Date of Award
Civil and Environmental Engineering
Bewtra, J. K.,
Engineering, Sanitary and Municipal.
CC BY-NC-ND 4.0
Horseradish peroxidase (HRP) demonstrates a valuable potential for wastewater treatment by catalyzing the polymerization and precipitation of aromatic compounds from water. It acts on a broad range of compounds including those that are biorefractory or toxic to microbes and retains its catalytic ability over wide ranges of temperature, pH, and contaminant concentration. Removal efficiency is dependent on the nature of the aromatic substrate and the dose of enzyme used. Optimal catalytic lifetime was achieved in the pH range of 7 to 9 for the eight phenolic compounds used in this study. Enzymatic precipitation should be conducted at temperatures below 35$\sp\circ$C to prevent significant thermal inactivation of peroxidase. The stoichiometry of the reaction between aromatic compound and hydrogen peroxide was unity. Enhanced removal of hard-to-remove compounds was accomplished by co-precipitation with other substrates of HRP. A kinetic model was developed which matches the trends of data collected in a batch reactor under various conditions of enzyme, aromatic substrate and peroxide concentrations. Further development is required to define the mechanisms and kinetics of inactivation to extend application of the model to the design of a full-scale waste treatment system. The catalytic lifetime of the enzyme may be extended by maintaining a low instantaneous enzyme concentration in the reaction mixture. The enzyme catalyzed polymerization process was implemented in a continuous stirred tank reactor (CSTR) configuration because reactant and enzyme concentrations are lowered immediately upon entering the reactor causing a reduction in free radical inactivation and Compound III formation. Catalytic turnovers achieved in single and multiple CSTR's in series were significantly higher than those observed in batch reactors when sufficient retention time was provided.Dept. of Civil and Environmental Engineering. Paper copy at Leddy Library: Theses & Major Papers - Basement, West Bldg. / Call Number: Thesis1991 .N578. Source: Dissertation Abstracts International, Volume: 53-09, Section: B, page: 4923. Supervisors: J. K. Bewtra; K. E. Taylor. Thesis (Ph.D.)--University of Windsor (Canada), 1991.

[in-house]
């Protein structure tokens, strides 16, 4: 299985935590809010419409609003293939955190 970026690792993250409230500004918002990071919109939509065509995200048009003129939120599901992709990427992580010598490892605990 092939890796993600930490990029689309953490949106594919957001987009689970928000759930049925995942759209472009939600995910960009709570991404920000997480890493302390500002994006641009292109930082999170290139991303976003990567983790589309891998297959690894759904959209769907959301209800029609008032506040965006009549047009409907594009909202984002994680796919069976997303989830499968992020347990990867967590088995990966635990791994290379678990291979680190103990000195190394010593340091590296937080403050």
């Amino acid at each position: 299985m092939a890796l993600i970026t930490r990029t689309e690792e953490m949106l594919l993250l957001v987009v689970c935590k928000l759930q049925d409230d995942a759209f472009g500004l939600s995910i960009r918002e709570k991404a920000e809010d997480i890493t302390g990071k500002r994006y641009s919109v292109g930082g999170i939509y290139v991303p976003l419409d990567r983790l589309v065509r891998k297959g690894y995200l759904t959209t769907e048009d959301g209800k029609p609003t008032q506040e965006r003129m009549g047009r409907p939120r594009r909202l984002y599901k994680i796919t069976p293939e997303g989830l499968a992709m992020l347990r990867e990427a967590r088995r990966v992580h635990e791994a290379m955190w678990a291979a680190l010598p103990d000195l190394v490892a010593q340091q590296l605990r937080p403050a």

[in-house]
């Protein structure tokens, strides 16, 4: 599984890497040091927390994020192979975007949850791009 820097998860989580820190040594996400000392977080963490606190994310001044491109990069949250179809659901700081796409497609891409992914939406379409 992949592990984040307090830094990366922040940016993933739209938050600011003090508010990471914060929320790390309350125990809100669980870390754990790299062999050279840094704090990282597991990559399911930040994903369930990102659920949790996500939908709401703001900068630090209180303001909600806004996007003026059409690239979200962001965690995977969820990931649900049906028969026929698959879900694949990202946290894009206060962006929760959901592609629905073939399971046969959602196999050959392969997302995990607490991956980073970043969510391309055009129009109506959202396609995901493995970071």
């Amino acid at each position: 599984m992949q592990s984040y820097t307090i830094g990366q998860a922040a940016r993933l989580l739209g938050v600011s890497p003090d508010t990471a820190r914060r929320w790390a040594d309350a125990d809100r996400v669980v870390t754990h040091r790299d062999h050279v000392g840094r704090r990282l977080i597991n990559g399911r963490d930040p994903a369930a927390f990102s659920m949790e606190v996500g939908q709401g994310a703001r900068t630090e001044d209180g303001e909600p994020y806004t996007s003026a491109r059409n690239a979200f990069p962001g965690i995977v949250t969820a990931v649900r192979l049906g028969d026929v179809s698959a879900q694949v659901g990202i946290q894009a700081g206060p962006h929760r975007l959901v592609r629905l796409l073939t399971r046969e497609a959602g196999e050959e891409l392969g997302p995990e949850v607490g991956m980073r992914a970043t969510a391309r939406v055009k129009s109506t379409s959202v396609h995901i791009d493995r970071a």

Nicell, James A., "Enzyme-catalyzed polymerization and precipitation of aromatic compounds from wastewater." (1991). Electronic Theses and Dissertations. 1945.